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Determination of Proximate and Metabolite Composition of Aerial Roots of Rhaphidophora Aurea (Linden Ex Andre) Twined Over Two Different Host Trees

P. Arulpriya and P.Lalitha

Abstract- The proximate composition and chemical constituents of the aerial roots of Rhaphidophora aurea (Linden ex Andre) intertwined over Lawsonia inermis (MM) and Areca catechu (MB) were evaluated using standard methods. The results of proximate composition of MM and MB showed the following; total ash (10-13%), acid soluble ash (32-34%), water soluble ash (71-72%), dry matter (99%), moisture (5-12%), fiber (88-90%), fat and wax (6-7%). It also contained phytoconstituents like alkaloids, flavonoids, phenolics and terpenoids, quaternary alkaloids and N-oxides. These results directly impede the drug effect, activity, stability, potency and the side effects of drug. The results of the study portray the phytochemical quality of the sample which affects its pharmacological properties.

Keywords- Proximate composition, phytoconstituents, Rhaphidophora aurea

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Proximate analysis in plant samples (root, leaf, stem or whole plant) gives valuable information about its chemical composition and is helpful to get access to the quality of the plant. It provides information on moisture content, ash content, volatile matter content and fixed carbon etc. Ash is the inorganic residue remaining after water and organic matter have been removed by heating, which provides a measure of the total amount of minerals within the plant. Minerals are not destroyed by heating and they have a low volatility as compared to other plant components. Total ash may vary with in wide limits for specimen of genuine drugs due to variable natural or physiological ash. Ash value gives us an idea of the mineral matter contained in a plant. Measuring it is essential, because mineral matter might be a cause for pharmacological effect [1].
The aerial roots of Rhaphidophora aurea
intertwined over Lawsonia inermis and Areca catechu

Corresponding author: Dr.P.Lalitha, Assistant Professor (SS) of Chemistry, Avinashilingam Institute for Home Science and Higher Education for Women, Coimbatore- 641043, Tamil Nadu, India. Email- Mobile No: 09842292614

Co –author: P.Arulpriya, Research Scholar, Department of Chemistry, Avinashilingam Institute for Home Science and Higher Education for Women, Coimbatore-641043, Tamil Nadu, India.

revealed phytoconstituents like alkaloids,
flavonoids, tannins, terpenoids, steroids, anthraquinone [2]. The solvent extracts of this plant has been reported by us in our previous paper to possess wound healing [3], larvicidal [4], antimicrobial [2] and antioxidant activity [5].
Der-Jiun Ooi have reported the variation of Proximate composition and phytochemical properties with agroclimatic conditions, humidity and species of the plant [6]. The ethno pharmacologists, botanists, microbiologists and natural product chemists in the world over today are constantly in search of medicinal efficiency of plants and their phytochemicals, since the reported data so far available on plants are comparatively meager before the vast number of plant population. Subsequently the approach of this paper is to investigate the phytochemical and proximate composition of the aerial roots of Rhaphidophora aurea intertwined over Lawsonia inermis and Areca catechu.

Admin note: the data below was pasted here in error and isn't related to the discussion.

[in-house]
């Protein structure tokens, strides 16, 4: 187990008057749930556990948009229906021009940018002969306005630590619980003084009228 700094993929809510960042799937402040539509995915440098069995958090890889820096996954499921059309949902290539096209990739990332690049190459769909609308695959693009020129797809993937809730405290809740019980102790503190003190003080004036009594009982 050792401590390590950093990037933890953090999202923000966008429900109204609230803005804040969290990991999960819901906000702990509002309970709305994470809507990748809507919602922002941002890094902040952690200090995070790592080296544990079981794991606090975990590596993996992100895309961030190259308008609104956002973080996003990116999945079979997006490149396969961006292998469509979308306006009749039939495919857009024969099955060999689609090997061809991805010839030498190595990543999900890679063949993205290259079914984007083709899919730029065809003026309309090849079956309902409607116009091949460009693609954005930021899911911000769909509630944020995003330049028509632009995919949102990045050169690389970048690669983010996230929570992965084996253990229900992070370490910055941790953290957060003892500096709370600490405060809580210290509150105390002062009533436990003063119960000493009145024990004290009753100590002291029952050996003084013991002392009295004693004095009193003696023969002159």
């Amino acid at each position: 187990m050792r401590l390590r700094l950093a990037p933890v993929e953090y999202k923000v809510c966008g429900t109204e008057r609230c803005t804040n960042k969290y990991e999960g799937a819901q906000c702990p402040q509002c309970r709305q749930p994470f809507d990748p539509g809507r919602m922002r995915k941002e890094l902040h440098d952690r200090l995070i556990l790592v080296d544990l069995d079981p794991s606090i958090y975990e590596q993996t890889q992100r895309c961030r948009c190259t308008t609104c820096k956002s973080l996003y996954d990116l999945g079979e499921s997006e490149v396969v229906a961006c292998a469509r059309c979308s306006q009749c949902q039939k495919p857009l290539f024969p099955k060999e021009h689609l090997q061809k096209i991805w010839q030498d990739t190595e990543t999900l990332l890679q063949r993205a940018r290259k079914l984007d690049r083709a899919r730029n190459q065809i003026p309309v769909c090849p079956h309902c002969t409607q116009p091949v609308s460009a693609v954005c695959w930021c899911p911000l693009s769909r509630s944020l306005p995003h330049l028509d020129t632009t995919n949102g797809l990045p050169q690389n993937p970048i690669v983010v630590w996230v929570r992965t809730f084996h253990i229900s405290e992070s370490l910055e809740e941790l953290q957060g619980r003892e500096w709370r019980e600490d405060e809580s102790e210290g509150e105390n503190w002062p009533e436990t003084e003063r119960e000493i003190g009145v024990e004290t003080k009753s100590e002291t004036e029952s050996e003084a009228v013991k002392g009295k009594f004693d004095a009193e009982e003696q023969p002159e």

2.1 Plant material

Aerial roots of Rhaphidophora aurea intertwined over Lawsonia inermis (MM) were collected from Coimbatore District and Areca catechu (MB) were collected from Palakkad District and the botanical identification was carried by Dr G.V.S.Murthy, Joint Director, Botanical survey of

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India, Coimbatore. The plant authentication number is BSI/SC/5/23/09-10/Tech- 1534.

2.2 Determination of dry matter and moisture


Accurately weighed pulverized MM (1 g) and MB (1g) and placed into a pre-weighed china dish. It was placed in an oven (1050C) overnight (12 hr) and cooled thereafter in a dessicator. The dishes were removed from desiccator and weighed thrice. The percentage of the dry matter was calculated as:
(Weight of dish +
Weight of dried sample) – Weight of dish

Dry Matter % = ×100

Weight of sample before drying
Weight of dry sample

= ×100
Weight of sample before drying
Weight of fresh sample – Weight of dry sample

Moisture content % = ×100

crucible, dried on a hot plate and ignited to constant weight. The residue was allowed to cool
in a desiccator for 30 minutes and then weighed. The acid insoluble ash percentage was calculated as below and expressed as mg per g air-dried sample.
Weight loss of ash ×100

Solubility % =

Weight of ash (500 mg) taken

2.3.3 Water soluble ash

Calculated quantities of ash (500mg) was treated with 15ml, boiled for 5 minutes and filtered. The insoluble ash matter was collected in a crucible, washed with hot water and ignited in a silica for 15 minutes at 320-3500C in an oven. The water soluble ash percentage was calculated as bellow and expressed as mg per g of air-dried sample.
Weight loss of ash×100

Solubility % =

Weight of ash (mg) taken


Weight of fresh sample

2.3 Determination of ash value

The pulverized MM and MB were analyzed for total ash, acid insoluble ash and water soluble ash according to standard procedures as follows:

2.3.1 Total ash

The pulverized MM (6g) and MB (6g) were weighed accurately and poured into a previously ignited and dry silica crucible. The material was evenly spread and ignited via Bunsen flame for 30 min. The crucible was placed in a Muffle furnace and the temperature was gradually increased to 6000C till it became white, indicating the absence of carbon, then placed the dishes in a desiccator for cooling and weighed. The total ash percentage was calculated as bellow and expressed as mg per gram air-dried sample.
(Weight of crucible + ash) –